Think about who is supportive to you in your environment and what gives your life purpose and direction (family members, companion animals, friends, neighbors, co-workers, teachers, colleagues, clubs, athletic activities, groups, church, support groups, bereavement counselor). With whom are you most comfortable, and who is the most comfortable (accepting and caring) with your grief? Look for those who will listen without judging you, or for those who have suffered a similar loss.

Find time with others to talk, to touch, to receive support. Be honest with others about what you’re feeling. Allow yourself to express your sadness rather than masking it.

Don’t expect others to guess what you need. When you want to be touched, held, hugged, listened to, or pampered, say so.

If all you want from others is help with simple errands, tasks, and repairs, say so.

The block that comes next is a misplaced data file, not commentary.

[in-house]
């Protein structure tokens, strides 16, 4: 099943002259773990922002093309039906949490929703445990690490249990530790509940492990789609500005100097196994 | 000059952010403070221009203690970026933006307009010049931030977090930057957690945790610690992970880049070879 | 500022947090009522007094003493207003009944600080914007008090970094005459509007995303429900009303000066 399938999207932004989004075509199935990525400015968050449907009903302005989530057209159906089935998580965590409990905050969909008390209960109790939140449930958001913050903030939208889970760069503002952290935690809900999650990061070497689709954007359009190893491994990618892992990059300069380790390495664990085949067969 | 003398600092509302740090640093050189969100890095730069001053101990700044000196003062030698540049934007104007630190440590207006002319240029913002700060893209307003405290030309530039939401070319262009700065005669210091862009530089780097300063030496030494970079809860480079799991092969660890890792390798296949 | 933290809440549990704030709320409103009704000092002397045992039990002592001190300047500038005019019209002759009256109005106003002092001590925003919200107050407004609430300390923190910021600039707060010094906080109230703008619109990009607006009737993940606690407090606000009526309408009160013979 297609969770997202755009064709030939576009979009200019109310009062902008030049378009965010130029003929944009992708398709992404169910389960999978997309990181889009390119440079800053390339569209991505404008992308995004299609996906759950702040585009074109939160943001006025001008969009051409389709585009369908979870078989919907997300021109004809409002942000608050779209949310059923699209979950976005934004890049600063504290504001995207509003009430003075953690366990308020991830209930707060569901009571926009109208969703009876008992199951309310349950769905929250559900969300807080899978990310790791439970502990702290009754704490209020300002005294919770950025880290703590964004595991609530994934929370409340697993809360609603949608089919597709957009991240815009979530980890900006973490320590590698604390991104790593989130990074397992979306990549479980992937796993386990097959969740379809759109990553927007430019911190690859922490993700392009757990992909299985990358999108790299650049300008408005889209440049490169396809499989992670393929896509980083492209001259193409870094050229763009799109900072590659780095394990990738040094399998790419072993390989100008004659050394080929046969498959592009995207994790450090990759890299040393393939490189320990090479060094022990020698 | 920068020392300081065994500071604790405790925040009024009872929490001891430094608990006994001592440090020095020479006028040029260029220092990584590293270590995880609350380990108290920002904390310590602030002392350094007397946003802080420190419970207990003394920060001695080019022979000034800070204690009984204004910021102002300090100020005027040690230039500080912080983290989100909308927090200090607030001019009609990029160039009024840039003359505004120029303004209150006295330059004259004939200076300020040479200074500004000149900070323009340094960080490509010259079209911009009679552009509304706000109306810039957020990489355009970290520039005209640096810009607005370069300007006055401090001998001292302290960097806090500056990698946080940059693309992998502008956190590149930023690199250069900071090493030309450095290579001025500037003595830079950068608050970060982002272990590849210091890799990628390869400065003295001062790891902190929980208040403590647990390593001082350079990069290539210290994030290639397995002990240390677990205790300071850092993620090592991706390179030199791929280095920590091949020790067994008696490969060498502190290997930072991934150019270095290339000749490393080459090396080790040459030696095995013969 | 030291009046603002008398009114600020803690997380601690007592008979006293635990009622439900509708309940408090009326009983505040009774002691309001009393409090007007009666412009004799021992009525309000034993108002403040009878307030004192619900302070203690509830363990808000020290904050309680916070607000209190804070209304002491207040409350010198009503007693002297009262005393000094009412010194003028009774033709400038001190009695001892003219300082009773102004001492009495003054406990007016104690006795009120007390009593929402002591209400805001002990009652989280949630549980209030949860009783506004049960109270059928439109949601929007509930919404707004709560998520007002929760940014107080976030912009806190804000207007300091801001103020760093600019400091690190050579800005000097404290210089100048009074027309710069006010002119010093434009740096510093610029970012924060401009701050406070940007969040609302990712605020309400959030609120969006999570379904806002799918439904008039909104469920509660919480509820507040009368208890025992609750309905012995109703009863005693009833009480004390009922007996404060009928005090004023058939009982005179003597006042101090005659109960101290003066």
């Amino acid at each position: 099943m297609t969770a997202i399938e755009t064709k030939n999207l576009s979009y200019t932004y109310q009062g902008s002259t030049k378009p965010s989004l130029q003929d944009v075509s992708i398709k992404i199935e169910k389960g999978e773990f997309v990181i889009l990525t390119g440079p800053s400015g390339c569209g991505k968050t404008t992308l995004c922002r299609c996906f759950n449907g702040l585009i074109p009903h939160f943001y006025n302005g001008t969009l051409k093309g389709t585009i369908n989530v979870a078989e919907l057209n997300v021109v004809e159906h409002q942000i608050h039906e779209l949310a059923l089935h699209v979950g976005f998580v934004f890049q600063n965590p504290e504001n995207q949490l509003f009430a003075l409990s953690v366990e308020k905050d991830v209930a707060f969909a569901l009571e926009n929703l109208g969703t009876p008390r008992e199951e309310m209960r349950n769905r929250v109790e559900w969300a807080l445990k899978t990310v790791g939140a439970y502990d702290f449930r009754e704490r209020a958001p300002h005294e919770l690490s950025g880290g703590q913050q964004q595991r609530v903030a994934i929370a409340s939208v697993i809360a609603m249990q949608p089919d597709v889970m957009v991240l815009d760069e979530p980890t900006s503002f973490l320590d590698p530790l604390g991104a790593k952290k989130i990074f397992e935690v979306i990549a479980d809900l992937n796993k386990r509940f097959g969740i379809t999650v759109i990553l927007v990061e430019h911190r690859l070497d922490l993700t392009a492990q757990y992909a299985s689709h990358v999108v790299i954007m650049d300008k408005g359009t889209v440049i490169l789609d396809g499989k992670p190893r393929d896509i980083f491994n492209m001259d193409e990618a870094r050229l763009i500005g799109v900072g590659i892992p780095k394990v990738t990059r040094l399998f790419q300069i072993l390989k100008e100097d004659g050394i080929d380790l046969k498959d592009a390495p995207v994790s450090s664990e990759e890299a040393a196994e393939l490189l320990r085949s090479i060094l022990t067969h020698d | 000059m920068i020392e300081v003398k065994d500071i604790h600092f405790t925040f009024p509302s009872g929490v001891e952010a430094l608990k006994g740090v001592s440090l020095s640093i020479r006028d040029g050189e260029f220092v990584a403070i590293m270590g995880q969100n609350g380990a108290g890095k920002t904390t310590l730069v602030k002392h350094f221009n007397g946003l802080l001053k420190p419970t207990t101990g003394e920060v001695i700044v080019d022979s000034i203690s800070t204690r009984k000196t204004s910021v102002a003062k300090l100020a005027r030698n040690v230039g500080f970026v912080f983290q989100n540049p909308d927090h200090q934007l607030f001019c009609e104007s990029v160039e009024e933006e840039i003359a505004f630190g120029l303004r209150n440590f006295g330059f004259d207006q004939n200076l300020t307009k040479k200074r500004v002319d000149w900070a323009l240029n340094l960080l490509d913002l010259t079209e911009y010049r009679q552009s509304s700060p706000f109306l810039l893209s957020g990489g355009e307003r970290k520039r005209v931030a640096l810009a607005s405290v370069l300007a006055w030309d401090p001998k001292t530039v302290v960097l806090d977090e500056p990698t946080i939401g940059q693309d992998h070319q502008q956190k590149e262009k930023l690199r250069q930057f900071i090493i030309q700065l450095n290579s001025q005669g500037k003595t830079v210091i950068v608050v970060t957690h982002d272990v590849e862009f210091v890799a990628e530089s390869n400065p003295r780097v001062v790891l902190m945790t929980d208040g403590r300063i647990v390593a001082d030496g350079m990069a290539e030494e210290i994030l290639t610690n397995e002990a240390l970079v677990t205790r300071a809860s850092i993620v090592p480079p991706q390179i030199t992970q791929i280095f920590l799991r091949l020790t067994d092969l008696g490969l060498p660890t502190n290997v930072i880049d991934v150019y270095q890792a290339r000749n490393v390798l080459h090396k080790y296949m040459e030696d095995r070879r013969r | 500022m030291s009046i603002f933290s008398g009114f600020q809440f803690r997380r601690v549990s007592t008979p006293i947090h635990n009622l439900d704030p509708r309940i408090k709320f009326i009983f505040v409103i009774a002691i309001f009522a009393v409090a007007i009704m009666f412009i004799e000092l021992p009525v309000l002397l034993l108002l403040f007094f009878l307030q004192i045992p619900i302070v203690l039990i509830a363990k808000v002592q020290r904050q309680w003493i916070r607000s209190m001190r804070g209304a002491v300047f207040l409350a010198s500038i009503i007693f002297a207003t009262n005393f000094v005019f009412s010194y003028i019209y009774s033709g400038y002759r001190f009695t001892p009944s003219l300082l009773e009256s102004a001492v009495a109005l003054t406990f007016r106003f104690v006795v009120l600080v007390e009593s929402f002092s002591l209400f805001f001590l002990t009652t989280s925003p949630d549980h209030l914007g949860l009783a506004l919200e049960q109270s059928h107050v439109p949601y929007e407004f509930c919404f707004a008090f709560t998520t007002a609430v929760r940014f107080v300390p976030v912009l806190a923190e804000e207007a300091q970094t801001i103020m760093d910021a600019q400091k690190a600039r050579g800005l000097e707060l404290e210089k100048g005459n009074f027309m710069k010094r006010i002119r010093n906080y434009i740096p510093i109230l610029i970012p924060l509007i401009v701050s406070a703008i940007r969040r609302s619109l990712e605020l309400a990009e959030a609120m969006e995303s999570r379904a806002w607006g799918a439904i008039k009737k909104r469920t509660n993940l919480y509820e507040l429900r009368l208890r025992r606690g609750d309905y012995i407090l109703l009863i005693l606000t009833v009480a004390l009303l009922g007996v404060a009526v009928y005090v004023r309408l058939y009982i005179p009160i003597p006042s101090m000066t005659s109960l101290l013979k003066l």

Let others (especially children) know if, and when, you need to be alone, so they won’t feel rejected.

Go somewhere and have a good long cry – and do it as often as you wish. You have every right to miss the person who has died. Accept your feelings as normal.

Find time alone to process what’s happened: to remember, to dream, and to think.

Identify your loneliest times and think of how you can alter your routines and environment (ex: rearrange furniture; plan weekend time; use microwave for quick and easy meals).

While some folks really are thoughtless and don’t think before they speak, bear in mind that many well meaning individuals have yet to experience a significant loss, so they really don’t know what grief feels like, or how to respond, or what to say. They aren’t deliberately trying to hurt you. You can choose to bear with such people, you can enlighten them about what you know about grief, or you can look to others who more understand, to find the support you need.

Realize that no one can totally understand the relationship you had with your loved one.

Ask people to remember, talk about, and share stories about your loved one with you.

Become more aware of how your own usage of words affects other people. Rather than saying something hurtful, admit that you don’t know what to say.

Consider getting a companion animal (which can be a wonderful source of unconditional love), but only after you’ve investigated what kind of pet would suit you and your lifestyle.


Copyright ©1999-2008 by Martha M. Tousley, CNS-BC, FT All rights reserved.